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Remote stop device for Kubota mini tractor

  • P.Allchin
  • Essex North
  • Researching|Shelved

Ashley, Chairman Essex North Panel, has requested help with the following please:

Remap Essex North have been asked to make a remote stop device for an older Kubota Mini Tractor. The Tractor is used on a Therapy Farm run by a very experienced OT.  Clients are occasionally allowed to drive the tractor once the supervisor is happy they are competent to do so and have had enough training. Currently if anything goes wrong or a dangerous situation arises the supervisor reaches over the drivers leg and pulls the stop control.  Tractor is quite old and diesel powered stopping it is possible only by cutting the fuel achieved by pulling the stop lever, this is common to most older diesel farm equipment. We have been asked to make a remote stop device, the solution we have currently is a cord (extending dog lead?) attached to the control in such a way that pulling it will activate the stop control. However, this solution is not really what is required they really want a completely remote system that the driver is not aware of , I think this is a driver confidence issue.  Remote we take to mean within 20-30M or so with safety person behind or out of direct sight of the driver whist still being able to assess the driving. Tractor is used on level ground albeit quite muddy at times.  We have thought of solenoid valves and car key fobs but all have issues with failing safe.  Has anybody made something like this?  Perhaps  a contact with a University or College could help we are open to any ideas or if you want more information do get in touch.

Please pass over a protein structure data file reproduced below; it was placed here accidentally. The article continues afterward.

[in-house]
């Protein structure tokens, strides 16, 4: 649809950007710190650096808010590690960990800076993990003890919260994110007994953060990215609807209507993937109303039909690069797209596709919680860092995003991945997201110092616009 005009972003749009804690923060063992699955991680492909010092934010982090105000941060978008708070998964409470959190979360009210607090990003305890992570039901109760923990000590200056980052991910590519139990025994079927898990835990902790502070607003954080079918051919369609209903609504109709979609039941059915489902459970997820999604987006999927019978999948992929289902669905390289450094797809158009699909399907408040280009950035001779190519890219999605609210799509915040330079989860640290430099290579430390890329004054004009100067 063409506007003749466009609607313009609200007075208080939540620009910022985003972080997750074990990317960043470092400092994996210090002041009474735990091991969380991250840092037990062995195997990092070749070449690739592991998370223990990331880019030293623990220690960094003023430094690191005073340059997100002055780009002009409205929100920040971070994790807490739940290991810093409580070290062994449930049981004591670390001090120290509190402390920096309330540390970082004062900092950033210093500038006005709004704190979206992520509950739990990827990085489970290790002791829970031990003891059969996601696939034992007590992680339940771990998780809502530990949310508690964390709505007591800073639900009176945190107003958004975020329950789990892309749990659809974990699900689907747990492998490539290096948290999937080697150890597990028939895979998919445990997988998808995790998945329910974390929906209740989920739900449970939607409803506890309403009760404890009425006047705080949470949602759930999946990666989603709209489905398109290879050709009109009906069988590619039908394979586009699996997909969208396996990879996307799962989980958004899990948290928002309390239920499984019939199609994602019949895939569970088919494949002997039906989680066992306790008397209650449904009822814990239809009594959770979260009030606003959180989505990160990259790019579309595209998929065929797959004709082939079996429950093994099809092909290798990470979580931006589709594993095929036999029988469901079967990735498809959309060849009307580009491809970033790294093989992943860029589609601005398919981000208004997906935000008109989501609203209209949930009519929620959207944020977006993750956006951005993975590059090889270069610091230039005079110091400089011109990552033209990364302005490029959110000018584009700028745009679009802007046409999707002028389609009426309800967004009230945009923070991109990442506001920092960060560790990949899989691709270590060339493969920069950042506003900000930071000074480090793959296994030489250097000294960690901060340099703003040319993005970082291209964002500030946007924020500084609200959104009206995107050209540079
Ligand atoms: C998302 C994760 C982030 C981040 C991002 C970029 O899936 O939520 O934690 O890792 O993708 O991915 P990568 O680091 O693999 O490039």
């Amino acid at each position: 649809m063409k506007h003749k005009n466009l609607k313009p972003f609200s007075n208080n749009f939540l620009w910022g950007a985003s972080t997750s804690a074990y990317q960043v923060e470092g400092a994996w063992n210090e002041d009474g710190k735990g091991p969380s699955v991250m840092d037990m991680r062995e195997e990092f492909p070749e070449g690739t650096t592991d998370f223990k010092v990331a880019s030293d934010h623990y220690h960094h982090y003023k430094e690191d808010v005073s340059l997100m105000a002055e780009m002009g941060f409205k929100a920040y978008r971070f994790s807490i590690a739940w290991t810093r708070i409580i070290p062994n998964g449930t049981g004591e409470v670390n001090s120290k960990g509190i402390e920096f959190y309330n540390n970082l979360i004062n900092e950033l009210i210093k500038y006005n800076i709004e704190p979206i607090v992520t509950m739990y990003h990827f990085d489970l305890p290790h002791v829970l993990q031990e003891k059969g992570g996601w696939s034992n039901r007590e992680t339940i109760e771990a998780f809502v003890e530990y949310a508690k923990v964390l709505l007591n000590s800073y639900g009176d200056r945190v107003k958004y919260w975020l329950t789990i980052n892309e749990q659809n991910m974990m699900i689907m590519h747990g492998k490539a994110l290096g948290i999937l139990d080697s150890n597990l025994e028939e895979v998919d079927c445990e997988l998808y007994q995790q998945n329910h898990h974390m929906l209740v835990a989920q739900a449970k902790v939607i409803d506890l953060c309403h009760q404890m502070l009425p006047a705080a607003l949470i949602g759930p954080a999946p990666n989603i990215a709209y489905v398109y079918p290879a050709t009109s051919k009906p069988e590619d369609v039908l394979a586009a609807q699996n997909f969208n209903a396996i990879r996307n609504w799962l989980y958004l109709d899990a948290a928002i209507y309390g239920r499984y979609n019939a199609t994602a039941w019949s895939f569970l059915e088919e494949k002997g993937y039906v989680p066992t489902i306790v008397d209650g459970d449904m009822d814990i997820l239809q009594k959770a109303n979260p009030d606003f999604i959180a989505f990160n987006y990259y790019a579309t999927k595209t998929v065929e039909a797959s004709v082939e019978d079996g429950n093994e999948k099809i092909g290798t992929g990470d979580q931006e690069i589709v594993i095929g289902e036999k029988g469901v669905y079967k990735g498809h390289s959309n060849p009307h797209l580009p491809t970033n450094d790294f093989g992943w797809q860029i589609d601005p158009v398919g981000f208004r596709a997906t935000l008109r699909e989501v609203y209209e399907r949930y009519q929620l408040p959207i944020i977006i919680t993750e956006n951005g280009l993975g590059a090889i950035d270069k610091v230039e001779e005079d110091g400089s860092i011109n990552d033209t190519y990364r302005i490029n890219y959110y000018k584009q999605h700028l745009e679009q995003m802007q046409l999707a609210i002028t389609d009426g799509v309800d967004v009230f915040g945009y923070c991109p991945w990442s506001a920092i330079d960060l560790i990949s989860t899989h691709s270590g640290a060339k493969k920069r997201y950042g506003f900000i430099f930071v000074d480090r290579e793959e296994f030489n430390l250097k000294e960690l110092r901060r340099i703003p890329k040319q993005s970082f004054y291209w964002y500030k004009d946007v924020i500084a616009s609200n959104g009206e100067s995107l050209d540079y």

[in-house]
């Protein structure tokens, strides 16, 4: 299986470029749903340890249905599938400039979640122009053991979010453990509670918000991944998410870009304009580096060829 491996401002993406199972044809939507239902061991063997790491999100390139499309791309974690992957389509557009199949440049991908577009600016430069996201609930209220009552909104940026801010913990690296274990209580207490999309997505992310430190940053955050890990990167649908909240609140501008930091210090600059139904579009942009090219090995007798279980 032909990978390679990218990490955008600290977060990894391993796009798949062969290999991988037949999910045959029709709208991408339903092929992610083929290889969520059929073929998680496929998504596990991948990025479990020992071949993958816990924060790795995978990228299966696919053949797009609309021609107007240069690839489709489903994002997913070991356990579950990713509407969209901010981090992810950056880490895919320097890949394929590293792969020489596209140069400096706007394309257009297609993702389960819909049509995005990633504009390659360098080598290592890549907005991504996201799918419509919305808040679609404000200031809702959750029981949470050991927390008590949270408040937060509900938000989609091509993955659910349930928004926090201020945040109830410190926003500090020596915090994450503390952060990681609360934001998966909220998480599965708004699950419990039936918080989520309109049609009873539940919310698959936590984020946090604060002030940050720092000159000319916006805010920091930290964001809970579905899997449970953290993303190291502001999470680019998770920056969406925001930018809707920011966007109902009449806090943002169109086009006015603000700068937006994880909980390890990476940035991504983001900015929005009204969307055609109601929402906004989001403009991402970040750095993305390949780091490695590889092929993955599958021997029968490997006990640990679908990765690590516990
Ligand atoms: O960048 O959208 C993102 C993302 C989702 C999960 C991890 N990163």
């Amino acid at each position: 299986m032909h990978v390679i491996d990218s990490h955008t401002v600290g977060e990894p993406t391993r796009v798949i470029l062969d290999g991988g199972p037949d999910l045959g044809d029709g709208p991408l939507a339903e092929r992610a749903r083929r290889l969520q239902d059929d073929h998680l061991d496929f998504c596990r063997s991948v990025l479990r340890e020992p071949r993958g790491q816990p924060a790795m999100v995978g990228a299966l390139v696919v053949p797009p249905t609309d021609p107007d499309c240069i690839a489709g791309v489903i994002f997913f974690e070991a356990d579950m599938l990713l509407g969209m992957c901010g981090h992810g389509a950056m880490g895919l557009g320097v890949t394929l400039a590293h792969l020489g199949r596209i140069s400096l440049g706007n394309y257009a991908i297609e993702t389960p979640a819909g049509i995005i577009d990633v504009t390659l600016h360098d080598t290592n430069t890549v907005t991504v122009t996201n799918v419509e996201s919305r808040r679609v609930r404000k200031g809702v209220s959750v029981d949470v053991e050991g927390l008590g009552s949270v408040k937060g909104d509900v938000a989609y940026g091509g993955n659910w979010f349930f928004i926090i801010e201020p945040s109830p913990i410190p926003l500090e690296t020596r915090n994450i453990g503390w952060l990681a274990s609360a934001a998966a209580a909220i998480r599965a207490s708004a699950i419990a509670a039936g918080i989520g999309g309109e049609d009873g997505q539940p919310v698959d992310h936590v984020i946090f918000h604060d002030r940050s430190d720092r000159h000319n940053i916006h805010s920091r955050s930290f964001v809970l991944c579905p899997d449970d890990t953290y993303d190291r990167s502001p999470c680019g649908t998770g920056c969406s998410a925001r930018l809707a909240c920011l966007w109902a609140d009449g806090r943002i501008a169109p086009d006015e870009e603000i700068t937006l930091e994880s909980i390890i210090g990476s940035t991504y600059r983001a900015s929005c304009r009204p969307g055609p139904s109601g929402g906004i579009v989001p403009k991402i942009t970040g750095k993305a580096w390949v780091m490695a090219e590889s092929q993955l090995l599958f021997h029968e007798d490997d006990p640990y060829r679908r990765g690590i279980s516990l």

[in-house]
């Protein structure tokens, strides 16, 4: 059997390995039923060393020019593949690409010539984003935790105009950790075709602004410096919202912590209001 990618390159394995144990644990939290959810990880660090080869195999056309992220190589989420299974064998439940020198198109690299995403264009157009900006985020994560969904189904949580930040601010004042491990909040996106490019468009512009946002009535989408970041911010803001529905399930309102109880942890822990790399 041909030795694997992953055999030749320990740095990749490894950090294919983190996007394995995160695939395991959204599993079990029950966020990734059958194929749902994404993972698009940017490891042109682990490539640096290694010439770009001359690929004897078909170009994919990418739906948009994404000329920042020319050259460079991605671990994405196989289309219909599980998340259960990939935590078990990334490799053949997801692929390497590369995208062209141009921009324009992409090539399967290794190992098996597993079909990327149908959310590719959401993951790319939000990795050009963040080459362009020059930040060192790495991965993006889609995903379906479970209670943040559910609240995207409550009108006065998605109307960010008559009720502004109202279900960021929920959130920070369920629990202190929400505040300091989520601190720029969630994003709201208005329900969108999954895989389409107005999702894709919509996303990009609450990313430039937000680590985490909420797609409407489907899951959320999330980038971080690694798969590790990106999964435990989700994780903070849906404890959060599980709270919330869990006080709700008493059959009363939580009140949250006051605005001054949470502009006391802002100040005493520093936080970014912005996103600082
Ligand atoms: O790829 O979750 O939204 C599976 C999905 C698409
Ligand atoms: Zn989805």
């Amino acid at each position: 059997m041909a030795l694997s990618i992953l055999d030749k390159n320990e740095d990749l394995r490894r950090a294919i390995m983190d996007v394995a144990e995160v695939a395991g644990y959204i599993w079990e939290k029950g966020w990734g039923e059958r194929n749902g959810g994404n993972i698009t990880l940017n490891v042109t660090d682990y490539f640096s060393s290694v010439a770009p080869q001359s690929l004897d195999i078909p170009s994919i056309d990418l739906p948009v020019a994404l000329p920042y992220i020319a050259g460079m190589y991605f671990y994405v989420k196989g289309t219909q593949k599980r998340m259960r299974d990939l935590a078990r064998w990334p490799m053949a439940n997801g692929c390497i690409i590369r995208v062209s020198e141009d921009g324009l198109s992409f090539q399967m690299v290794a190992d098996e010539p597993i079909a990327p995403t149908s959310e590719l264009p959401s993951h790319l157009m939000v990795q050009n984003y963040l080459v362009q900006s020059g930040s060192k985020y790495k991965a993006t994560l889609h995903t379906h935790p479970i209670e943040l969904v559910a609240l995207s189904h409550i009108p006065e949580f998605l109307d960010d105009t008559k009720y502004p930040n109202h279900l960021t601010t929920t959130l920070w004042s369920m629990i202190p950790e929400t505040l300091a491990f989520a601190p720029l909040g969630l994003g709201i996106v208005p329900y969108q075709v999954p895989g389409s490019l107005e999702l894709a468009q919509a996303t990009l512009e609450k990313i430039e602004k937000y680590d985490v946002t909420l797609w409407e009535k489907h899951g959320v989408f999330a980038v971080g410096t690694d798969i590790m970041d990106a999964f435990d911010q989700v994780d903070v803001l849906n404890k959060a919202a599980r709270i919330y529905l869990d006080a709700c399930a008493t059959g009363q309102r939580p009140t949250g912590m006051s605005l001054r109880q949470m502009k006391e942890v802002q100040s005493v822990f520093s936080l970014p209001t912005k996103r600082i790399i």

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12 responses to “Remote stop device for Kubota mini tractor”

  1. Ian Midgley says:

    Yeah – that’s what I meant by using the “normally open” contact on the relay. The circuit has to close it. This means the relay is energised for all the time the engine is running (which will shorten its life*) – but it should fail safe**.

    *One option is to replace the relay on the board for a high quality one rated for continuous duty.

    ** One risk is that if a relay is switching a high power load and/or being overloaded, the contacts could weld together. But I can’t see that being a significant risk in this case.

    Maplin (R.I.P) used to do one of these remote control relay products long before they surfaced widely on ebay. I have one that has been in use for over 10 years. It controls a solenoid that lifts a dead-bolt out of the top of my garage door (keeps thieves out!). So they seem to be pretty reliable.

    But for really challenging applications like this, you have three options.

    1. Conformal coating. I use Electrolube HPA which you just spray onto the circuit to protect it. This is the simplest solution.

    2. Potting – which is basically encapsulating the circuit in epoxy. I don’t like doing this as you’re stuffed if anything goes wrong + you won’t get the same air flow around the circuit for cooling purposes.

    3. You can get IP67 rated little project boxes. IP67 is protection from dust AND will stand complete immersion in up to 1M of water for 30 mins.